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Friday, July 19, 2024

UK’s Second Largest City on Brink of Bankruptcy

ON TUESDAY, the UK’s second biggest city admitted that it could not balance its books as a PS760 million bill for equal pay claims piles up, and the local authority has to close down nonessential services. The Labour-controlled council in central England said it had issued a Section 114 Notice under the Local Government Finance Act 1988, which blocks spending on all but essential services. It is the most significant local authority in Europe to do so, and it marks a growing crisis in British local government, with experts warning that other councils are living “hand to mouth.”

The city, home to 1.1 million people, was hit by a series of financial crises over recent months. Its finances were thrown into turmoil by an unexpectedly steep rise in the cost of adult social care and dramatic reductions in business rates revenue, as well as by a botched IT project to install Oracle ERP financial reporting software that has led to staff being paid incorrectly. It is also dealing with a PS87 million gap in its budget this year.

Council leaders blamed Conservative governments for years of underfunding as they slammed ministers for refusing to meet councils’ demands for additional money. They said the problems were made worse by a massive increase in the cost of adult social care, ‘rampant inflation,’ and the council’s costly efforts to get Oracle ERP running on its systems.

A Lib Dem leadership group leader said the council had effectively declared bankruptcy by issuing a Section 114 notice, which halts all nonessential spending. It is the most severe step a council can take to admit that it cannot meet its obligations, and if the council were a private company, it would be placed into liquidation.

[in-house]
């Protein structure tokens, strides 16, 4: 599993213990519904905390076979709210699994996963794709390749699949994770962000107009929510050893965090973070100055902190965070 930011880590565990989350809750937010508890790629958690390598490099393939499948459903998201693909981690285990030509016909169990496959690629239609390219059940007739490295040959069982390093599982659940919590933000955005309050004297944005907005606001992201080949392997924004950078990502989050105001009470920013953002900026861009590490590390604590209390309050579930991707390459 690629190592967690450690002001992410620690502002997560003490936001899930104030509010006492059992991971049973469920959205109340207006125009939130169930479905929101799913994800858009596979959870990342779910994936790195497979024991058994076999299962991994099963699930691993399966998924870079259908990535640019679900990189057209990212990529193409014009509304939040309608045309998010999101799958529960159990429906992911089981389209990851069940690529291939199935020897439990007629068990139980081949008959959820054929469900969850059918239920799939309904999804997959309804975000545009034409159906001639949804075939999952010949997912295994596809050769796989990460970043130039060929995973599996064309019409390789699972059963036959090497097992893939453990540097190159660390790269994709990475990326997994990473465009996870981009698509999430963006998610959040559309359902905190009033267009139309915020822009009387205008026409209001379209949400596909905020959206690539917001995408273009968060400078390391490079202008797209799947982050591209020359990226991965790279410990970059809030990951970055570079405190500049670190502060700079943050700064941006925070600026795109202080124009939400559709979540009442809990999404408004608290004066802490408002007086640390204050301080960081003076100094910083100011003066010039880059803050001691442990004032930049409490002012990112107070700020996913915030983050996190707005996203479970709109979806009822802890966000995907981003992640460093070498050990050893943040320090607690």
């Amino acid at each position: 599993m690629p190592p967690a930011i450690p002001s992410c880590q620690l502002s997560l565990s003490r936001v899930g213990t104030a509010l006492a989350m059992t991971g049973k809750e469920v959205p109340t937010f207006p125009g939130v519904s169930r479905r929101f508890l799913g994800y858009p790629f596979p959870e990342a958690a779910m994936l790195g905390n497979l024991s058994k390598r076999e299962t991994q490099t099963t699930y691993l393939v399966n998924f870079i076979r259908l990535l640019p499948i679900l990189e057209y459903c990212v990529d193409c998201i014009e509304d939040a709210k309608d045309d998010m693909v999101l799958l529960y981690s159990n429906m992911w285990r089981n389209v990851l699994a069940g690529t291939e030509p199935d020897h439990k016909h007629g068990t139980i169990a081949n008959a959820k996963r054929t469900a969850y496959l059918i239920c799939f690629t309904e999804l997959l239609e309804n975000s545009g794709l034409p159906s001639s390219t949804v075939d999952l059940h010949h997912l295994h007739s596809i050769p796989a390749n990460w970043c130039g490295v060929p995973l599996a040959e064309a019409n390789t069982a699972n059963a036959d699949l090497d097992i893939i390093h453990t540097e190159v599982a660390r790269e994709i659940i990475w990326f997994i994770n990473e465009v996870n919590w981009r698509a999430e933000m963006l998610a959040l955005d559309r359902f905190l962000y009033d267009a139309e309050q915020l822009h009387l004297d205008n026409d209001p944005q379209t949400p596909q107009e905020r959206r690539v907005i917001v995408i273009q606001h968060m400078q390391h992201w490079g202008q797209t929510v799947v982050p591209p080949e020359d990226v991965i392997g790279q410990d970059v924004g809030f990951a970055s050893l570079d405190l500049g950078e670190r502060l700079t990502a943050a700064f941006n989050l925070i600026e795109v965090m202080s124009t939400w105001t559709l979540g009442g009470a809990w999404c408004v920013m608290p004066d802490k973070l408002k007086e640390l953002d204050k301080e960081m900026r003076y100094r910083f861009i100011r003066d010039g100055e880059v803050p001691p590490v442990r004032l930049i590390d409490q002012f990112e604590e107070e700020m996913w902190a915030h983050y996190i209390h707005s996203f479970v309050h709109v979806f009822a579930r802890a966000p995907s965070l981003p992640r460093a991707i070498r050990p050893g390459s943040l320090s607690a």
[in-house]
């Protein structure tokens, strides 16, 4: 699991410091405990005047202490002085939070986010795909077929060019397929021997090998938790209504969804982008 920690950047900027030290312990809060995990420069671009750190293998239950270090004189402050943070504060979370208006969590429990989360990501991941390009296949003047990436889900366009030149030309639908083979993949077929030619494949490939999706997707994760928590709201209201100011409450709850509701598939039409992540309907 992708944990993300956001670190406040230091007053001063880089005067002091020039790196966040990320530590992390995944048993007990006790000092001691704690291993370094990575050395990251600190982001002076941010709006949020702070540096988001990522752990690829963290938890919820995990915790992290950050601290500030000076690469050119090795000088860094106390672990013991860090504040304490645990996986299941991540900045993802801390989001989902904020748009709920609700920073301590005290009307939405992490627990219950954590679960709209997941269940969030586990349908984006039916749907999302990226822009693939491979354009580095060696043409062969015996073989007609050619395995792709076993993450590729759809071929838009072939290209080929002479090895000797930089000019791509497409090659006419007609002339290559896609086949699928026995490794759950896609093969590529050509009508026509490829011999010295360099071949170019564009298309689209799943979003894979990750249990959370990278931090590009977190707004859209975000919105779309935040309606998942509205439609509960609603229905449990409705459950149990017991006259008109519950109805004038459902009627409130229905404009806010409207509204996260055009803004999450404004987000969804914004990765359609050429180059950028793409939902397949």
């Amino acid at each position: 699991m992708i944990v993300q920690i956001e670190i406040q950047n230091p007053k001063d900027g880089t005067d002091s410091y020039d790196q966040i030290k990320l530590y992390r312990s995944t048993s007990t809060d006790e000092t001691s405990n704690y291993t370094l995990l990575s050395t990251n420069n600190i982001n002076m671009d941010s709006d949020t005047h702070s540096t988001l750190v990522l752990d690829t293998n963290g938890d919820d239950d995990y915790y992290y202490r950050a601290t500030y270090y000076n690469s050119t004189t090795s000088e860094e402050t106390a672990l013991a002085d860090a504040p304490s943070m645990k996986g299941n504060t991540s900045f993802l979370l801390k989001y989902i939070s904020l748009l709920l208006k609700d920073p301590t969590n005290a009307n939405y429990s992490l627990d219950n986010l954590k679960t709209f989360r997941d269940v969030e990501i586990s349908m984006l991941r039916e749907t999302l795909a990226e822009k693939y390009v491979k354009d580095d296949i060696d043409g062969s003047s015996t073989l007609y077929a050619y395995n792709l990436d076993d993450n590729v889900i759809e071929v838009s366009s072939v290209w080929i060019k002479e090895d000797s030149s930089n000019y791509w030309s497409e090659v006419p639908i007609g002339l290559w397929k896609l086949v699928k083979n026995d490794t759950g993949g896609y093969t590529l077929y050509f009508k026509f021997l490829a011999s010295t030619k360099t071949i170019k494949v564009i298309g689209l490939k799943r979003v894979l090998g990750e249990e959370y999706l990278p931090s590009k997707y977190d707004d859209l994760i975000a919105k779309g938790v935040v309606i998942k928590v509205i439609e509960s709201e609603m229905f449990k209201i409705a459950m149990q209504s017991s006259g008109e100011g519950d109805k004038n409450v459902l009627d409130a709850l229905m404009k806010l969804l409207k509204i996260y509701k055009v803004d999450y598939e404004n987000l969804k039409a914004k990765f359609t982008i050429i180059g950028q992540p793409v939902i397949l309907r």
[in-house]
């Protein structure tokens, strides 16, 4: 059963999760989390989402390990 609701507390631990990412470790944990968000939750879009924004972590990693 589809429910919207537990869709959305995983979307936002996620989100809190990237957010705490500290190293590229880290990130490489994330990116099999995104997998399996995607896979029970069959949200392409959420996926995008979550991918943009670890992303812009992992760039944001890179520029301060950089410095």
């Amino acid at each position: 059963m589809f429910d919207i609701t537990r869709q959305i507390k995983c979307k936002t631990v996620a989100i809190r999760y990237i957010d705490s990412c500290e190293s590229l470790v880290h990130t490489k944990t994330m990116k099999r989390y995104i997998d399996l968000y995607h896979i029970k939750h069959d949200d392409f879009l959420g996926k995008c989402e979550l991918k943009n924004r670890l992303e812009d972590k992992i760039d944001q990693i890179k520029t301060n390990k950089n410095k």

In a statement, the council’s leader, John Cotton, said: “Effectively, we have now issued a Section 114 notice, which means that all new spending, except for protecting vulnerable residents and keeping essential services going, will have to stop. This is a tough decision.”

But the mayor of the West Midlands, Conservative Andy Street, accused the Labour council of incompetence and alleged that the council was not doing enough to cut costs. He said the decision showed the need for a radical overhaul of how the local authority manages its budget.

Downing Street said the city council’s financial situation was “deeply concerning” in a separate statement. A spokesperson for the department said it had been engaging regularly with the council to discuss its funding concerns and had asked for assurances from its leader about how the council is managing its budget. The spokesperson added that it was up to locally elected councils to “manage their budgets.” “It is for them to decide how best to use taxpayers’ money,” he added. “I hope that they will be able to find a solution.”

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